The UK AI Council, a non-statutory expert committee of independent advisers set up in 2019 published its AI Roadmap today. I’ve long been interested – and occasionally frustrated – by the issue of so-called AI nationalism. But there are undeniably hotspots of AI and London was certainly the pre-eminent one pre-Brexit in, as I noted almost three years ago in this post. It’s too early less than a week post-Brexit to determine what happens in that regard, but the AI Council attempts to lay out a roadmap for the government.
It divides its recommendations into four areas:
- Research, Development & Innovation
- Skills and Diversity
- Data, Infrastructure and Public Trust
- National, Cross-sector Adoption
A brief summary of each one:
- Research, Development & Innovation – talent development & retention from around the world (ahem, Brexit) is crucial and the government should ensure The Alan Turing Institute (the UK’s national institute for data science and AI) draws talent from across the UK, not just the usual spots (e.g. London, Cambridge, Oxford, Edinburgh); encourage moonshots, through it describes explainable AI as one of those, which I’m a bit skeptical if that still qualifies as a moonshot, but the report detail lists “those involving machine learning from small data sets, and machine learning as part of wholly new types of neural interface technologies”
- Skills and Diversity – 10-year high-level skill-building program, including an Online Academy for AI and “AI-related Level 7 apprenticeships, Masters programmes, Centres for Doctoral Training and novel forms of PhDs,” as well as al round data literacy programmes. In terms of diversity, the report recommends benchmarking diversity as is done already in the National Cyber Security Centre.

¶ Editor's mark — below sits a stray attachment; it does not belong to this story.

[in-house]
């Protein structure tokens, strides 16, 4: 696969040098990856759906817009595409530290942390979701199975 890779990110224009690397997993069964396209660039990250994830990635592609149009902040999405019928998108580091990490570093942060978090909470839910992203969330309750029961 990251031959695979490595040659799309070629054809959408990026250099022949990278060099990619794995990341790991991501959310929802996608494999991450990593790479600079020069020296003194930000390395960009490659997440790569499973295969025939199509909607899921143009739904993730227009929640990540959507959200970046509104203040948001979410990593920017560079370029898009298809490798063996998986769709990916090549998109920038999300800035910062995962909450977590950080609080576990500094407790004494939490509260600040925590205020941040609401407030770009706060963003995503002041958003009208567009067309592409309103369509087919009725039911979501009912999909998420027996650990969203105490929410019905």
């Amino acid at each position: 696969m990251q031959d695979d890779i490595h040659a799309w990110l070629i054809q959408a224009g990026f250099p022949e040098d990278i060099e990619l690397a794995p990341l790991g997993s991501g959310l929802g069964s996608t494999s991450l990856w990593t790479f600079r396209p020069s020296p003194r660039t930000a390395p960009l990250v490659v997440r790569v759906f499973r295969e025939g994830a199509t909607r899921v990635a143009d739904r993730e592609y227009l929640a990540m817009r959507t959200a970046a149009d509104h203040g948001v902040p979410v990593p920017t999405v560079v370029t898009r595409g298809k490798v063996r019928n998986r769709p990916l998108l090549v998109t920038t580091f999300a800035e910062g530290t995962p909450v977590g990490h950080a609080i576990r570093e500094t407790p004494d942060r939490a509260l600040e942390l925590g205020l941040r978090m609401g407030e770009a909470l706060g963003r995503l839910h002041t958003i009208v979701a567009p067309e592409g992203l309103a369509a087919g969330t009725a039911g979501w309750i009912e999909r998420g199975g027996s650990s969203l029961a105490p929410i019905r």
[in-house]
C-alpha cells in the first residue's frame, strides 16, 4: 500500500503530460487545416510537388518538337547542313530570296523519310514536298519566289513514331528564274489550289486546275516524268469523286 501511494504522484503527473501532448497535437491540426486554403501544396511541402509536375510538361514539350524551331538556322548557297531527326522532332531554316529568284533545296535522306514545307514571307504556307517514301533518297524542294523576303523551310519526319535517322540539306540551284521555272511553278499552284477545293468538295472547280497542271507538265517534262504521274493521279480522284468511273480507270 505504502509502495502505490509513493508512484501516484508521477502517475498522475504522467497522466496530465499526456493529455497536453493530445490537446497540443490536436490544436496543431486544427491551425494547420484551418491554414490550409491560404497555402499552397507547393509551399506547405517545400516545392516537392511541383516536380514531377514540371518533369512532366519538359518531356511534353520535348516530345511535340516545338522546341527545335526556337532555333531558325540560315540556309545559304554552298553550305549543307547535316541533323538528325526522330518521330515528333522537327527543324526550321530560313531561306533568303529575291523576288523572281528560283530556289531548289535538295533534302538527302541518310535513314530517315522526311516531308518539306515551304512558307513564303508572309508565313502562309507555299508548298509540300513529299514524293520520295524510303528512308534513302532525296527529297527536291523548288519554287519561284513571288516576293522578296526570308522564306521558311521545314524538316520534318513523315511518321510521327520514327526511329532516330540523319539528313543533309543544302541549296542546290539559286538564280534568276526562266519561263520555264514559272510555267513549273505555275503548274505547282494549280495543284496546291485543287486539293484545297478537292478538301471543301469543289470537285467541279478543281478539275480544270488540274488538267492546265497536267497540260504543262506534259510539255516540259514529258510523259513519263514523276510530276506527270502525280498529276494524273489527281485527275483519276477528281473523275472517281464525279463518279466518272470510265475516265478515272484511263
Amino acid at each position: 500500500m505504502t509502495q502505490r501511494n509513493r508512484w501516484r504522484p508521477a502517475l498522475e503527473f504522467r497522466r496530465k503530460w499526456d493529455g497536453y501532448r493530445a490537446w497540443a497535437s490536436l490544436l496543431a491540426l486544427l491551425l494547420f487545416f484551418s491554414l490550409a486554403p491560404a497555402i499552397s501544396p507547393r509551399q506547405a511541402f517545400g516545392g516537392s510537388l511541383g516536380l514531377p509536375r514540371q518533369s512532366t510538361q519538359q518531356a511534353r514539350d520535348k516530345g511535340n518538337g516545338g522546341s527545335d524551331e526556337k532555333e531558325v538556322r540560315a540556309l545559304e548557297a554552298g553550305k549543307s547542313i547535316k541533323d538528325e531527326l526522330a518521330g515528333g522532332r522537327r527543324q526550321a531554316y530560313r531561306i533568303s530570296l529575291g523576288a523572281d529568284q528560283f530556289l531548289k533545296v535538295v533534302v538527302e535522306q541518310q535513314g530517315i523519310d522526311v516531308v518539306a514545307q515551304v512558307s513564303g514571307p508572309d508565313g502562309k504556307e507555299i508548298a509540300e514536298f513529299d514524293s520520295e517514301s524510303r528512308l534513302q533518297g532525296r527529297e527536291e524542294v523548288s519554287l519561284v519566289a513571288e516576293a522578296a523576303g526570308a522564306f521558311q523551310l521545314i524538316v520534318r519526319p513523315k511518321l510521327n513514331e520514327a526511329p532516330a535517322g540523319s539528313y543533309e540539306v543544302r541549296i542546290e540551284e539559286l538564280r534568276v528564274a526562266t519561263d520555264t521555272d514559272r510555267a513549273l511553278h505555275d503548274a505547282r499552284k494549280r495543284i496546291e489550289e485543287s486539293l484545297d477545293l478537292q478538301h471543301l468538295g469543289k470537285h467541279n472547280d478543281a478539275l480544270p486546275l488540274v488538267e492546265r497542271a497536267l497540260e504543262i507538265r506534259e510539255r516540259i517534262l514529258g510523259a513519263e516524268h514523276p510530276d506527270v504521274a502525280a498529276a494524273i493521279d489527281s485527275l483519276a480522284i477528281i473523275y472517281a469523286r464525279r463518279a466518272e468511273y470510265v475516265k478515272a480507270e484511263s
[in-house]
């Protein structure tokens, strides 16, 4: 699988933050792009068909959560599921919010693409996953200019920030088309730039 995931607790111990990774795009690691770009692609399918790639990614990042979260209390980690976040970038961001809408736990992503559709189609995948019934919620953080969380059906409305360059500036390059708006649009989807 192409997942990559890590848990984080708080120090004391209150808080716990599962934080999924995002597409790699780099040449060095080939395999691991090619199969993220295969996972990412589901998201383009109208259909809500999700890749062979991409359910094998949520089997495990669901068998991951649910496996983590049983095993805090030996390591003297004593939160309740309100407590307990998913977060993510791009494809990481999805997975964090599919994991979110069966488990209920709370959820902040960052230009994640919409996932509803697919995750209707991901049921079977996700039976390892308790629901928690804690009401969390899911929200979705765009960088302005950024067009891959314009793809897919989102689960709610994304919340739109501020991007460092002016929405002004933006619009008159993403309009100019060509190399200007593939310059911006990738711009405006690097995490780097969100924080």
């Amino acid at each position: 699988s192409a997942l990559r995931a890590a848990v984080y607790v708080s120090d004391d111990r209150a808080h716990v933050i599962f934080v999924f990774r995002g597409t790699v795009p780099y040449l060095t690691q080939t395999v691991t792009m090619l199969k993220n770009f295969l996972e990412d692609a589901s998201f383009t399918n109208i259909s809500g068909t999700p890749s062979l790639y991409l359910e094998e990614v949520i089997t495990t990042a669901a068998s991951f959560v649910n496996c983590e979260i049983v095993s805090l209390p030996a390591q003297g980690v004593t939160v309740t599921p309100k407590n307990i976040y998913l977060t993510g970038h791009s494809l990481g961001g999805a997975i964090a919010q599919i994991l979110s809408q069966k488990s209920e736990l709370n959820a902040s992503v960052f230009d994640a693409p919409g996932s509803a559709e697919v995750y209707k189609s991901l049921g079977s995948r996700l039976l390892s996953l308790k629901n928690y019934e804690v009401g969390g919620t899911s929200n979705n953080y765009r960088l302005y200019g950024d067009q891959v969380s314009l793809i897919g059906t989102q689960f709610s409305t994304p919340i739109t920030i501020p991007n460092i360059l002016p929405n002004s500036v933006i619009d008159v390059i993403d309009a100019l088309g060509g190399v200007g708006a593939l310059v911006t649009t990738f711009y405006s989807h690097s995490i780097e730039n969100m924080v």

- Data, Infrastructure and Public Trust – consolidate & accelerate infrastructure; make the UK a leading authority on data governance & ensure public trust through public scrutiny. The last of those isn’t something the UK ‘leads the world’ on, imho. But the report also recommends “strengthen[ing] existing partnerships with other like-minded countries, such as France and Canada.”
- National, Cross-sector Adoption – support local initiatives support startups, enable robust public sector investments, use AI to meet challenges of Net Zero carbon emissions (one of those moonshots); in defence make sure AI helps keep the country safe and – building on the work of NHSX – keep it as healthy as possible. This last part, about industry-specific has some of the most cogent recommendations, I feel. The report also says “the UK currently lacks a prominent cohort
of professionals who understand the complex sales and leadership skills needed to build, articulate and sell AI tools,” which is a bit unfair to some of my friends and former colleagues in the industry because I think that could be said about any nation on earth, right now. But it will need addressing, as will product management and other skills.
At one point the report says one of the goals of the AI Council is “for everyone to be able to live confidently with AI.” Amen to that.